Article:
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Seasonal Depression - S.A.D.

While depression is a mental health problem affecting millions of men, women and children, the form known as seasonal depression or SAD has specific signs and symptoms that make it easier to understand, diagnose and treat. Like all other forms of depression, SAD may be accompanied by other health problems that also need to be addressed. But in essence the effect of SAD on a sufferer’s mental health will reveal a similar story of reduced mental capacity and energy, joy and self-worth.

What distinguishes SAD from other types of depression is the seasonality – the changes are triggered by low levels of white and blue light that will persist and deepen over the dark months of winter. Treatment begins in autumn and continues until late spring or beyond. In the extreme northern hemisphere there are even more intense or prolonged symptoms and this may be the trigger for higher winter suicide rates in some countries. Changing some aspects of one's lifestyle can have a significant impact and eliminate the need for prescription medicine. Fatigue is a common symptom of all forms of depression but with SAD the need to sleep in the afternoon is overwhelming. Sleep patterns are disrupted more strongly with SAD and this is possibly due to the disruption of melatonin and serotonin, hormones that are influenced by light levels of day and night.

Foods & herbs for the home

  • Recognise that depression may lead to changes in eating patterns that are detrimental. Avoiding food is one example. Using favourite foods to change emotional feelings is another powerful mechanism; sugar in particular has the ability to mimic serotonin, the feel good hormone. Highly addictive, a diet high in sugar destroys good health over the long term.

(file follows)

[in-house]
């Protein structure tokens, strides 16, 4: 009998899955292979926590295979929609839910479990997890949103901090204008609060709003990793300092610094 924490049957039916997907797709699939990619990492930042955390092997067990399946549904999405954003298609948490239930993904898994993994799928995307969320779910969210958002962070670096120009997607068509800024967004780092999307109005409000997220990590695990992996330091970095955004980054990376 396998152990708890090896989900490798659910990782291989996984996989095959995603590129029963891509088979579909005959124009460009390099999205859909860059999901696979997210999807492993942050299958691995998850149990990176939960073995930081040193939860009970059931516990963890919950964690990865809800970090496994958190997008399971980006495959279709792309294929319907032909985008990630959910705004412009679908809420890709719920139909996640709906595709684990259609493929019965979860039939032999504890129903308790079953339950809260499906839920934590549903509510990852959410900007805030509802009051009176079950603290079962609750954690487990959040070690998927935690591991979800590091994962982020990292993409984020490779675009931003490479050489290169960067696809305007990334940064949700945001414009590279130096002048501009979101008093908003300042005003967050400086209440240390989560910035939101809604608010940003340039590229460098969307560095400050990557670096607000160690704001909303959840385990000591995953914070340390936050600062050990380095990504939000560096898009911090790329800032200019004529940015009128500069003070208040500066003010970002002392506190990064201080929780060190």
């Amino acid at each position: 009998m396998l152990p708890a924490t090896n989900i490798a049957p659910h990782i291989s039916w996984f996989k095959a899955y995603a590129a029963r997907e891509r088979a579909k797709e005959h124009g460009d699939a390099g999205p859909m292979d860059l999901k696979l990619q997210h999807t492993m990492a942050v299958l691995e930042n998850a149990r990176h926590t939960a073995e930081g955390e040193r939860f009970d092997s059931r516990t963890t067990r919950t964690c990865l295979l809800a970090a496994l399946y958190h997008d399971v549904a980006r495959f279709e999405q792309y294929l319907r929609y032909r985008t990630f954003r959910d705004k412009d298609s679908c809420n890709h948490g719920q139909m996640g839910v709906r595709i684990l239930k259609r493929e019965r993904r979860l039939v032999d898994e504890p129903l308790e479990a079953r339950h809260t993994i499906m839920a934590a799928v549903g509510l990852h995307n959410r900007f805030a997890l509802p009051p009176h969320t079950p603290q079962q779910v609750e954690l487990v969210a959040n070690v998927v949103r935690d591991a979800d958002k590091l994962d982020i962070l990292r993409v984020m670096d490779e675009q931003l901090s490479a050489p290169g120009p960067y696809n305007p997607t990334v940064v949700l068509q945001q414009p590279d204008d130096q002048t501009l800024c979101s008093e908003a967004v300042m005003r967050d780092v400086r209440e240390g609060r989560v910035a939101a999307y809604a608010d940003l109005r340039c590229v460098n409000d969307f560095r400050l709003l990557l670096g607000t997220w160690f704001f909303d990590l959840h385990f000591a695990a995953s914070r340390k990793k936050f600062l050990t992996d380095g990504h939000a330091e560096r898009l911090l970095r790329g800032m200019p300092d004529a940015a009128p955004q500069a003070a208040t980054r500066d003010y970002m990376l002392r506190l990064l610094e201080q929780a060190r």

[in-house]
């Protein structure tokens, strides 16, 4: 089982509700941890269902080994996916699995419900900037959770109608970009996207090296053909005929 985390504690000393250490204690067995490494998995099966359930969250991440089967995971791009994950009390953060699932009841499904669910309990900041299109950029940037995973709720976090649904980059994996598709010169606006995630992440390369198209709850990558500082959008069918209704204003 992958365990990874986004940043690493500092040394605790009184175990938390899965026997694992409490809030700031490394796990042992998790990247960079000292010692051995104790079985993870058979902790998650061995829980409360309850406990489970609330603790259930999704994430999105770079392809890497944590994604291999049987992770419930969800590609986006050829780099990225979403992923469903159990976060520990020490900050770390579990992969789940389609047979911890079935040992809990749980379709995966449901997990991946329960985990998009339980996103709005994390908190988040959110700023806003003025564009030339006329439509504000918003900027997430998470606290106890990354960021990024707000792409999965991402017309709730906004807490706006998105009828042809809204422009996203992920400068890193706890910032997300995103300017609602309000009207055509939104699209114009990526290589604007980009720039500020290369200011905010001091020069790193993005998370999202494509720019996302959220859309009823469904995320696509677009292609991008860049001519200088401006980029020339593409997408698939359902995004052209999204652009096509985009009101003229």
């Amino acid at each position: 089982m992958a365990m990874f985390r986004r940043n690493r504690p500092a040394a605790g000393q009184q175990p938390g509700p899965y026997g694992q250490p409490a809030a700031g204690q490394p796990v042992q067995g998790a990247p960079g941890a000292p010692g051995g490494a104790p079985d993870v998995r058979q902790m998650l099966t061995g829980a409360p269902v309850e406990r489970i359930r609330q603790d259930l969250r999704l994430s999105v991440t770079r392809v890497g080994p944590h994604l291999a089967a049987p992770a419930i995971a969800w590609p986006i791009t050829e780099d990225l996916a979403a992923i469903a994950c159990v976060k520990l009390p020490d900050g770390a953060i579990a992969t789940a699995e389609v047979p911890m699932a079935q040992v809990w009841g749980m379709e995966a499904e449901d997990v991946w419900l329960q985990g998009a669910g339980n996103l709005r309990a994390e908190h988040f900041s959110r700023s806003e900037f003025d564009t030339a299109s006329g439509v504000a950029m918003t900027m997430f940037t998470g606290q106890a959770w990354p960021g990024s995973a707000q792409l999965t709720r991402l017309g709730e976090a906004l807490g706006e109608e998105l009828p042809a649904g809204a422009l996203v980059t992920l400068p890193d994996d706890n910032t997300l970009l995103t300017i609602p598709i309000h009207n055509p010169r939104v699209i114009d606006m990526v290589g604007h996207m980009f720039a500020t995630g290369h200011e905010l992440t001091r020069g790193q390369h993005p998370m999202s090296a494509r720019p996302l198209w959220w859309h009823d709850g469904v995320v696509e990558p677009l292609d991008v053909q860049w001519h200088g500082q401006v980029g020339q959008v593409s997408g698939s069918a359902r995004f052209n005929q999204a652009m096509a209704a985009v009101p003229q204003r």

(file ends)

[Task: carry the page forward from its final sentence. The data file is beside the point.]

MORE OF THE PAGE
• The supplement 5HTP can boost serotonin levels. Taken at night, it can help deepen sleep as well.
  • 8 hours of sleep is highly restorative for the brain and nervous system. Deepen sleep with a pleasant evening drink such as Evening Peace Herbal Tea.
  • The brain needs excellent levels of omega 3, 6 and 9. The best levels can be achieved with supplements plus the addition of top-quality oils to foods (preferably added after the food has been cooked or as a salad dressing). Oily fish, flaxseed and hemp seed oils, nut butters and olive oil are all good sources.
  • Whole grains will release sugars slowly (avoiding disastrous sugar rushes) especially if they are combined with healthy oils such as those found in avocado, nut butters, nuts and seeds. The best advice is to eliminate all refined grains and sugars.
  • Consume foods rich in the whole range of B vitamins because these are vital for the brain and nervous system. B vitamins are found in abundance in green vegetables. Superfood Plus is a food that contains good levels of all the B vitamins, zinc and essential fatty acids.
  • Eat pumpkin seeds for extra zinc.
  • Low levels of vitamin D are conclusively linked to depression and SAD. The first stage of vitamin D production happens in the skin in response to sunlight. Low light levels, using sunscreen and less outdoor activity that exposes skin are factors that can allow levels to become low. Experts now recommend supplementation of vitamin D3. Established international recommended doses are now known to be too low and a higher RDA is being examined. In the meantime the best way to ensure that you have enough vitamin D – and to determine whether you need to take a supplement – is to have blood serum vitamin D levels tested and work with your GP to achieve optimum levels, especially in winter.
  • Alcohol is a brain depressant even though initially it may feel like a cheer up drink. If alcohol is used to alter mood it will have undesirable effects in the long term.